What makes a good profile

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This reserved article originally appeared in CHROMiX ColorNews Issue 62 on December 12th, 2017.

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I recently ran across a customer who was wanting some verification that our printer profiles were good. This particular customer was already a bit mislead by some color management myths so he was already a bit dubious about our credibility. It was hard to know what to say beyond "Well, yeah - they're really good!" and maybe stomping my foot for emphasis. I could brag about how we have been making profiles for almost 20 years and have customers in over 90 countries, but it would be more productive to describe all the thought that goes into making a "good" profile these days.

As an aside, we published another article a while back that can act as a companion article to this one: Making a Better Printer Profile. That article was more of a practical primer for those making their own profiles, while this one deals more with the philosophy behind a good profiling engine.


First, let's look at what people want (or think they want) to see in a good printer profile:

Contents

Accuracy

Of course, you think you want accuracy in a profile, but what does that really mean, exactly? Accurate to your profiling target? Accurate to the original scene that you shot with your camera? Consider this scenario: Say you have printed a profiling target that has printed well, except for one blue patch that has an imperfection on it, or maybe the native variation in your measuring instrument causes one blue patch to be a little "off." You don't really want THAT to be "accurately" reflected in the profile do you? A good profiling engine will incorporate into its process a certain amount of smoothing to take care of just such anomalies.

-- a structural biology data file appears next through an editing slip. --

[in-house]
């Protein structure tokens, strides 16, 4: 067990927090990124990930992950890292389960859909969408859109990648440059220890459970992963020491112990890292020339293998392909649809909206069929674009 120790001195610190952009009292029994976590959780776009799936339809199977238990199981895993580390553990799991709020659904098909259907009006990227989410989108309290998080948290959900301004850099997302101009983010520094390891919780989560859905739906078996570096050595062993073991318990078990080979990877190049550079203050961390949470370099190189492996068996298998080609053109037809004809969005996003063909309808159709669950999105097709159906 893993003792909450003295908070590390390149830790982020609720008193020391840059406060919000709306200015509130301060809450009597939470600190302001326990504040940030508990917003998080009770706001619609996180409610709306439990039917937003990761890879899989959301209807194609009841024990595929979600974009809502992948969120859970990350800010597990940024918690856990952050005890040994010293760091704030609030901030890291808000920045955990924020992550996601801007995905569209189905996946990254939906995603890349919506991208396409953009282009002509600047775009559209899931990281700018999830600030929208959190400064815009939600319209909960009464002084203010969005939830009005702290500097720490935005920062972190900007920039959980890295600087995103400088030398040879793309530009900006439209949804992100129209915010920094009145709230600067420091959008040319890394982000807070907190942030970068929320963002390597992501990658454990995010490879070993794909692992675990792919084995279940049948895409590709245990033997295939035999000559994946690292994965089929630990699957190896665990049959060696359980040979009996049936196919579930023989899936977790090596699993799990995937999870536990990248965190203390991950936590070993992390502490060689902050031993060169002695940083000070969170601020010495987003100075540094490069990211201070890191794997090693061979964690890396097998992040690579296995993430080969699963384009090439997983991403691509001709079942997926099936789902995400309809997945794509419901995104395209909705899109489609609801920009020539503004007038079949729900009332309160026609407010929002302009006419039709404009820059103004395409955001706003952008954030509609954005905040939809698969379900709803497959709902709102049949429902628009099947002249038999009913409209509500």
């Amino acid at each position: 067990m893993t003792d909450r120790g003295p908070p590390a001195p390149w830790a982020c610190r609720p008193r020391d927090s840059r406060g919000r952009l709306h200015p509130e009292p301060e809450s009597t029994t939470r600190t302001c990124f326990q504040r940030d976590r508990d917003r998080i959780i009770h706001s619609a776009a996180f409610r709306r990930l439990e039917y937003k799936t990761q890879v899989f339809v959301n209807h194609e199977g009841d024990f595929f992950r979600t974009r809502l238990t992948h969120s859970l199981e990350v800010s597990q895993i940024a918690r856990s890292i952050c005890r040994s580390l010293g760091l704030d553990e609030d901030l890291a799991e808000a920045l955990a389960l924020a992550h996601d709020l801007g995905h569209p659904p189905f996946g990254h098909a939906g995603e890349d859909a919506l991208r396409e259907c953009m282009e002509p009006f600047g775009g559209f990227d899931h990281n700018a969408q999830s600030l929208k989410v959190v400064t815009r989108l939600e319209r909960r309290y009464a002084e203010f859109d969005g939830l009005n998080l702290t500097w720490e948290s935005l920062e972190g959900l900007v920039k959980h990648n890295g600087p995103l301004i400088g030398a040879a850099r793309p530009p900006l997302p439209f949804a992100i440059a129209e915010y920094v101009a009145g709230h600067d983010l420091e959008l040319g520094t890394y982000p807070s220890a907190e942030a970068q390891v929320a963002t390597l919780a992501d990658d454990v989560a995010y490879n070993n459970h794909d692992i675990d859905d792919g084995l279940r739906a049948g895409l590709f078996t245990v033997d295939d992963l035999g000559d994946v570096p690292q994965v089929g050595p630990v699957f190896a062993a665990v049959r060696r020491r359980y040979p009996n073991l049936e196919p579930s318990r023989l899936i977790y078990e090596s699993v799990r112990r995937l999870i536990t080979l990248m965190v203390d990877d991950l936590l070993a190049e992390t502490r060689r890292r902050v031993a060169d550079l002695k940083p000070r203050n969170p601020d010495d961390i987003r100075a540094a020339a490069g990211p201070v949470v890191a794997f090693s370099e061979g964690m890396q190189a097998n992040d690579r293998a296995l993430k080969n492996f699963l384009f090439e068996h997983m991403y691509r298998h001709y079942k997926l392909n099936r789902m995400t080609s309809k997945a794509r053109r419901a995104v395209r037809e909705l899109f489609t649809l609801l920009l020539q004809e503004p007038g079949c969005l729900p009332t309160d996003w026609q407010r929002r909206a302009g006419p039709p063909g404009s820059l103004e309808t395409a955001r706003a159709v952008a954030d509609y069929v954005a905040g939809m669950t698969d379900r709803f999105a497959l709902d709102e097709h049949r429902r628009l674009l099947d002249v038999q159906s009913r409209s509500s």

On the other hand, a major use of printer profiles is to be able to predict on your display (soft-proof) what your image will look like when printed. Viewing a soft-proof allows you to make changes if necessary and get a perfectly matching print, saving you ink and paper. Here it is critical that the profile used in the soft-proof be truly accurate. Also, for the art-reproduction industry, accuracy is essential since that's kind of the whole purpose of the printing. Can you start to see how some of these choices depend on what industry you're in, and the purposes you have?

Smoothness

As mentioned above, smoothness is oftentimes preferable to accuracy. If you have a gradient (either an artificial color ramp from dark to white, or a natural gradient like a blue sky), you will want these color transitions to be smooth and gradual, not blocky and choppy. You don't want to see a blue sky with blocks of different shades of blue color. Facial colors especially should be very smooth. Since your profiling target probably didn't sample every single color in the blue spectrum, some smoothing - some interpolation between colors - has to happen. You really don't want the profile to reflect sudden changes between one sampled color and the next. You want it to make a smooth, realistic representation to allow all the blues in between to be reproduced.

Some profiling engines will spit out an accuracy number for their profiles, yet it is not all that clear what this number represents. But as you've seen so far, high accuracy is not necessarily what you're looking for. We have a profile accuracy test in ColorThink Pro. It provides a delta E value showing how accurate the proofing direction of the profile is.